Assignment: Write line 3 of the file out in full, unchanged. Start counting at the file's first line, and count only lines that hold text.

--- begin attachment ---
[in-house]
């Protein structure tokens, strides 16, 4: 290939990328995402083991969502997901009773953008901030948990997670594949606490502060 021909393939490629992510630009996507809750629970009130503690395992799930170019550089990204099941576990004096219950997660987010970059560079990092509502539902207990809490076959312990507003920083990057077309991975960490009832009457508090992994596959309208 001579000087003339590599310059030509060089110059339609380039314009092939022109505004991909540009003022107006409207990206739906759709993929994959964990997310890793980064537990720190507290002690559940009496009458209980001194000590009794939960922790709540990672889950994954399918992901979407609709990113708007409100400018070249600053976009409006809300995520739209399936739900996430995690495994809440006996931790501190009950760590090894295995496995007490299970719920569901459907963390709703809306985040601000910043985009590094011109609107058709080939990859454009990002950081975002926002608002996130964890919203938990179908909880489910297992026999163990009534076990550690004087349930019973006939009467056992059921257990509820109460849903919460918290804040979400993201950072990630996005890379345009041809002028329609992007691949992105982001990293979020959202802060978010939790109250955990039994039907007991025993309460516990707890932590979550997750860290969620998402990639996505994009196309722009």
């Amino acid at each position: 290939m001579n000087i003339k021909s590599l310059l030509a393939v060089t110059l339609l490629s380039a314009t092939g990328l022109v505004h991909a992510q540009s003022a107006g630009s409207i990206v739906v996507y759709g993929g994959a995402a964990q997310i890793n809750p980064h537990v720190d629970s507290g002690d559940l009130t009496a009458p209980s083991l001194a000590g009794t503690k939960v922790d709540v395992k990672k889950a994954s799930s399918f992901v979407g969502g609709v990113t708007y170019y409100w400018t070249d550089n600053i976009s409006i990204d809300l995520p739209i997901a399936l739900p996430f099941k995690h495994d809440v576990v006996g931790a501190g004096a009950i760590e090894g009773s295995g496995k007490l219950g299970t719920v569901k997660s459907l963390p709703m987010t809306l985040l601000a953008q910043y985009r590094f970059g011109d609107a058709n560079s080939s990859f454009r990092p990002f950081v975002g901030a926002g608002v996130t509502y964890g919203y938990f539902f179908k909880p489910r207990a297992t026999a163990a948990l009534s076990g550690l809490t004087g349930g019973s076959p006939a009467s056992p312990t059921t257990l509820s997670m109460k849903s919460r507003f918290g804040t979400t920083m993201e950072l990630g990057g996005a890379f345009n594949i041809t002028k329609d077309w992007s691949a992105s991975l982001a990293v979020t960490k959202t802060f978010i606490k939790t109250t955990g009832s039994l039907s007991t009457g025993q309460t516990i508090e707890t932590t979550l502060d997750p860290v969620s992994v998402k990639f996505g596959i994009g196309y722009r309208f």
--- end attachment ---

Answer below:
């Amino acid at each position: 290939m001579n000087i003339k021909s590599l310059l030509a393939v060089t110059l339609l490629s380039a314009t092939g990328l022109v505004h991909a992510q540009s003022a107006g630009s409207i990206v739906v996507y759709g993929g994959a995402a964990q997310i890793n809750p980064h537990v720190d629970s507290g002690d559940l009130t009496a009458p209980s083991l001194a000590g009794t503690k939960v922790d709540v395992k990672k889950a994954s799930s399918f992901v979407g969502g609709v990113t708007y170019y409100w400018t070249d550089n600053i976009s409006i990204d809300l995520p739209i997901a399936l739900p996430f099941k995690h495994d809440v576990v006996g931790a501190g004096a009950i760590e090894g009773s295995g496995k007490l219950g299970t719920v569901k997660s459907l963390p709703m987010t809306l985040l601000a953008q910043y985009r590094f970059g011109d609107a058709n560079s080939s990859f454009r990092p990002f950081v975002g901030a926002g608002v996130t509502y964890g919203y938990f539902f179908k909880p489910r207990a297992t026999a163990a948990l009534s076990g550690l809490t004087g349930g019973s076959p006939a009467s056992p312990t059921t257990l509820s997670m109460k849903s919460r507003f918290g804040t979400t920083m993201e950072l990630g990057g996005a890379f345009n594949i041809t002028k329609d077309w992007s691949a992105s991975l982001a990293v979020t960490k959202t802060f978010i606490k939790t109250t955990g009832s039994l039907s007991t009457g025993q309460t516990i508090e707890t932590t979550l502060d997750p860290v969620s992994v998402k990639f996505g596959i994009g196309y722009r309208f």